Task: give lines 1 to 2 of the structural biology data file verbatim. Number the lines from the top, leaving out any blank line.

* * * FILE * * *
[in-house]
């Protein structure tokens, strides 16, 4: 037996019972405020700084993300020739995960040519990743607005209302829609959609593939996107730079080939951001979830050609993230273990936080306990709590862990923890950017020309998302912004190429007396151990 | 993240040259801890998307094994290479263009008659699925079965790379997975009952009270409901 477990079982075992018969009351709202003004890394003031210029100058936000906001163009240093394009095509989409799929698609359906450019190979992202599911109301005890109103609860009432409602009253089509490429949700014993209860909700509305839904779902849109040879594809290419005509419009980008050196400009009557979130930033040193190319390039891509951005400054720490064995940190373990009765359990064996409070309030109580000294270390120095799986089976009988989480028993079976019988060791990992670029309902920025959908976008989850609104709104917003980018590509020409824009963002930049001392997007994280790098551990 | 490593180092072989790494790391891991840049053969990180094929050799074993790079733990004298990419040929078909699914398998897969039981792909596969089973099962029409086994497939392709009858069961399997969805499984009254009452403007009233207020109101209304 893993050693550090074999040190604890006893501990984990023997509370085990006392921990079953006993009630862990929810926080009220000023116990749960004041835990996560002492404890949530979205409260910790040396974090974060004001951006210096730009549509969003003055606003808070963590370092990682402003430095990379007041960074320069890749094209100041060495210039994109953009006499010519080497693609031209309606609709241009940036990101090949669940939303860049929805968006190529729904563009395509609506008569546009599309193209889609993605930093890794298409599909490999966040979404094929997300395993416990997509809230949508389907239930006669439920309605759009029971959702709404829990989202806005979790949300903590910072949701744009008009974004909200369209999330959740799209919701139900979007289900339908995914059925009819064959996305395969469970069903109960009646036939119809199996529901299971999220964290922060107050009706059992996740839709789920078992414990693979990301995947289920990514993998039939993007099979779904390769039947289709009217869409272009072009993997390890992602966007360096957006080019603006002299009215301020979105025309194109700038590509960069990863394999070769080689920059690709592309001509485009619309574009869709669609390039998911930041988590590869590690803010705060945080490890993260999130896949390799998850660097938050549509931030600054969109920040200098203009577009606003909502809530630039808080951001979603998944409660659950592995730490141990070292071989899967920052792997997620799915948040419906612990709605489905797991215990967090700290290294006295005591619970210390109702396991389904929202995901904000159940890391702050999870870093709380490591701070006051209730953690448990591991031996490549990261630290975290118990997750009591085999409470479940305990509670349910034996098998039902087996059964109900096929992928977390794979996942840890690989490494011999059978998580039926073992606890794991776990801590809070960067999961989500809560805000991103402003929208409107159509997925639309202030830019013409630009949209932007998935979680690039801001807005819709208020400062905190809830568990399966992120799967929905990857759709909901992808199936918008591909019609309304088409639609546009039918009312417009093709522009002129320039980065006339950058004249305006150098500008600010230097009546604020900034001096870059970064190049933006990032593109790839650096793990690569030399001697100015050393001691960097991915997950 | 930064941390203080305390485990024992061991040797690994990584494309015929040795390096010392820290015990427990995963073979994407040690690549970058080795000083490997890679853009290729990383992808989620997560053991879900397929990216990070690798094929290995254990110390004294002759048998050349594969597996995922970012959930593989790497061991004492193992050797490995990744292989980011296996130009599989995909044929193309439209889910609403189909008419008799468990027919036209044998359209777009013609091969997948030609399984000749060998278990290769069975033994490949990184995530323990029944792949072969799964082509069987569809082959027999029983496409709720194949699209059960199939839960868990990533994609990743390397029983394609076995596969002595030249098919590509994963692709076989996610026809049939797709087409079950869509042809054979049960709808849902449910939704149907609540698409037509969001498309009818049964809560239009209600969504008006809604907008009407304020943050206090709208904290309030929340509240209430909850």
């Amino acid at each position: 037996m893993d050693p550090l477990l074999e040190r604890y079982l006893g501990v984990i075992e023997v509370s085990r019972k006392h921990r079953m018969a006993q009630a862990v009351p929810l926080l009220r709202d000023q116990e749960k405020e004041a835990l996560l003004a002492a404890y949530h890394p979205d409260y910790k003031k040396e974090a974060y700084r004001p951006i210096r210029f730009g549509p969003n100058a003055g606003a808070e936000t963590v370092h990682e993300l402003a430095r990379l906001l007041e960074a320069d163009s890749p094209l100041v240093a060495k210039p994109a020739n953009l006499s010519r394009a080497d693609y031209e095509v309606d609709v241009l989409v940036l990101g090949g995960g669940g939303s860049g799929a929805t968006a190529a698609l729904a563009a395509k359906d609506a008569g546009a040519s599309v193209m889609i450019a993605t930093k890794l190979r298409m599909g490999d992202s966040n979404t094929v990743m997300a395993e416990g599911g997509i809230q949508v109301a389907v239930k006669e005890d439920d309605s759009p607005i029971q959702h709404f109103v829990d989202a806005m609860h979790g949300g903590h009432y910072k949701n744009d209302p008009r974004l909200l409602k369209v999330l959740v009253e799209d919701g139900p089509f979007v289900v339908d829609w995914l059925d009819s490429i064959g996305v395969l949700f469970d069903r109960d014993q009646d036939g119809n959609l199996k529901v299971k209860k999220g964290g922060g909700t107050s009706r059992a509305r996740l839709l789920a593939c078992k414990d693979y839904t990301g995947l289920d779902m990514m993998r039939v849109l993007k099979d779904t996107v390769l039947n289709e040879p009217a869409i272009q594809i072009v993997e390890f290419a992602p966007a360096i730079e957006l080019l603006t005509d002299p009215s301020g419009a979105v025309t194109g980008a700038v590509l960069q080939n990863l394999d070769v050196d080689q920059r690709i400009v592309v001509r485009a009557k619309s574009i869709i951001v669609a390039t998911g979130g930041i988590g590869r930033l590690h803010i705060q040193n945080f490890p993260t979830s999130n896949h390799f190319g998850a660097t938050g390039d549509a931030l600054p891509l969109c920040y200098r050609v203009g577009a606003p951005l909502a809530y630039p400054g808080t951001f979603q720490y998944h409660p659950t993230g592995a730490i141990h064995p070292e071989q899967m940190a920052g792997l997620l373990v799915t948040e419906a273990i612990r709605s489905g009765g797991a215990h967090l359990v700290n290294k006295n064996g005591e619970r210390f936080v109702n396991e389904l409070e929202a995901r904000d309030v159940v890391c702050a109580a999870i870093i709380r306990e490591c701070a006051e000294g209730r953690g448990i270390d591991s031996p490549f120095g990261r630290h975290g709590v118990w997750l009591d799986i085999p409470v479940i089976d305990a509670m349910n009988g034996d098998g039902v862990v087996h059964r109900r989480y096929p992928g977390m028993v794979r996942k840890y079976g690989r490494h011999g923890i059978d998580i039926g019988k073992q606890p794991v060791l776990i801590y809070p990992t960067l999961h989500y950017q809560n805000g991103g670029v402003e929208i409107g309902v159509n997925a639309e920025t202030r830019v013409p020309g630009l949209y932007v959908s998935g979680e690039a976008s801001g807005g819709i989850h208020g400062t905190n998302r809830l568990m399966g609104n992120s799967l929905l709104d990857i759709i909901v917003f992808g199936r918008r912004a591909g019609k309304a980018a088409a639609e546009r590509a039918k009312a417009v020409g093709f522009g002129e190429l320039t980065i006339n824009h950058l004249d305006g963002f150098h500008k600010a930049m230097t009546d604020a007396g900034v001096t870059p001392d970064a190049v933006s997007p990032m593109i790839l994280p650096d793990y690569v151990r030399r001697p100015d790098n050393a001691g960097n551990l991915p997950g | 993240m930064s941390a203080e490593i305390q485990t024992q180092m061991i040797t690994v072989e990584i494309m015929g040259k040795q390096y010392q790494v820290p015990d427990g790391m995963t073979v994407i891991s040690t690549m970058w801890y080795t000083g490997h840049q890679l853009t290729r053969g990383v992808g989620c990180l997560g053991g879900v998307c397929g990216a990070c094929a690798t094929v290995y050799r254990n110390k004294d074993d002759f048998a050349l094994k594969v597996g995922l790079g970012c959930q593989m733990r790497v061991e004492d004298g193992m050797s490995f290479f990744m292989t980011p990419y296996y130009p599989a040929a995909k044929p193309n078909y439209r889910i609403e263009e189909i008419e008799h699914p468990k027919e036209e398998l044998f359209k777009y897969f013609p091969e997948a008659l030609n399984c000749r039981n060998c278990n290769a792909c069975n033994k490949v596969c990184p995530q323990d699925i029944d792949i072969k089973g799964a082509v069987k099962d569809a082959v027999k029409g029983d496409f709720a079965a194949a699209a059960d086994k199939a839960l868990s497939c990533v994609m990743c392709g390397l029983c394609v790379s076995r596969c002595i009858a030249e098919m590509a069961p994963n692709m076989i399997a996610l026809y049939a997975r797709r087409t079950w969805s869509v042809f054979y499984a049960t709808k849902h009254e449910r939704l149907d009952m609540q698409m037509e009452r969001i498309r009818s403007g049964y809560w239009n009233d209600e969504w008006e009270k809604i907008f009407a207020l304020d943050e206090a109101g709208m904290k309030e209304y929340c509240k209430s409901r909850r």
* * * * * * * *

[in-house]
């Protein structure tokens, strides 16, 4: 037996019972405020700084993300020739995960040519990743607005209302829609959609593939996107730079080939951001979830050609993230273990936080306990709590862990923890950017020309998302912004190429007396151990 | 993240040259801890998307094994290479263009008659699925079965790379997975009952009270409901 477990079982075992018969009351709202003004890394003031210029100058936000906001163009240093394009095509989409799929698609359906450019190979992202599911109301005890109103609860009432409602009253089509490429949700014993209860909700509305839904779902849109040879594809290419005509419009980008050196400009009557979130930033040193190319390039891509951005400054720490064995940190373990009765359990064996409070309030109580000294270390120095799986089976009988989480028993079976019988060791990992670029309902920025959908976008989850609104709104917003980018590509020409824009963002930049001392997007994280790098551990 | 490593180092072989790494790391891991840049053969990180094929050799074993790079733990004298990419040929078909699914398998897969039981792909596969089973099962029409086994497939392709009858069961399997969805499984009254009452403007009233207020109101209304 893993050693550090074999040190604890006893501990984990023997509370085990006392921990079953006993009630862990929810926080009220000023116990749960004041835990996560002492404890949530979205409260910790040396974090974060004001951006210096730009549509969003003055606003808070963590370092990682402003430095990379007041960074320069890749094209100041060495210039994109953009006499010519080497693609031209309606609709241009940036990101090949669940939303860049929805968006190529729904563009395509609506008569546009599309193209889609993605930093890794298409599909490999966040979404094929997300395993416990997509809230949508389907239930006669439920309605759009029971959702709404829990989202806005979790949300903590910072949701744009008009974004909200369209999330959740799209919701139900979007289900339908995914059925009819064959996305395969469970069903109960009646036939119809199996529901299971999220964290922060107050009706059992996740839709789920078992414990693979990301995947289920990514993998039939993007099979779904390769039947289709009217869409272009072009993997390890992602966007360096957006080019603006002299009215301020979105025309194109700038590509960069990863394999070769080689920059690709592309001509485009619309574009869709669609390039998911930041988590590869590690803010705060945080490890993260999130896949390799998850660097938050549509931030600054969109920040200098203009577009606003909502809530630039808080951001979603998944409660659950592995730490141990070292071989899967920052792997997620799915948040419906612990709605489905797991215990967090700290290294006295005591619970210390109702396991389904929202995901904000159940890391702050999870870093709380490591701070006051209730953690448990591991031996490549990261630290975290118990997750009591085999409470479940305990509670349910034996098998039902087996059964109900096929992928977390794979996942840890690989490494011999059978998580039926073992606890794991776990801590809070960067999961989500809560805000991103402003929208409107159509997925639309202030830019013409630009949209932007998935979680690039801001807005819709208020400062905190809830568990399966992120799967929905990857759709909901992808199936918008591909019609309304088409639609546009039918009312417009093709522009002129320039980065006339950058004249305006150098500008600010230097009546604020900034001096870059970064190049933006990032593109790839650096793990690569030399001697100015050393001691960097991915997950 | 930064941390203080305390485990024992061991040797690994990584494309015929040795390096010392820290015990427990995963073979994407040690690549970058080795000083490997890679853009290729990383992808989620997560053991879900397929990216990070690798094929290995254990110390004294002759048998050349594969597996995922970012959930593989790497061991004492193992050797490995990744292989980011296996130009599989995909044929193309439209889910609403189909008419008799468990027919036209044998359209777009013609091969997948030609399984000749060998278990290769069975033994490949990184995530323990029944792949072969799964082509069987569809082959027999029983496409709720194949699209059960199939839960868990990533994609990743390397029983394609076995596969002595030249098919590509994963692709076989996610026809049939797709087409079950869509042809054979049960709808849902449910939704149907609540698409037509969001498309009818049964809560239009209600969504008006809604907008009407304020943050206090709208904290309030929340509240209430909850």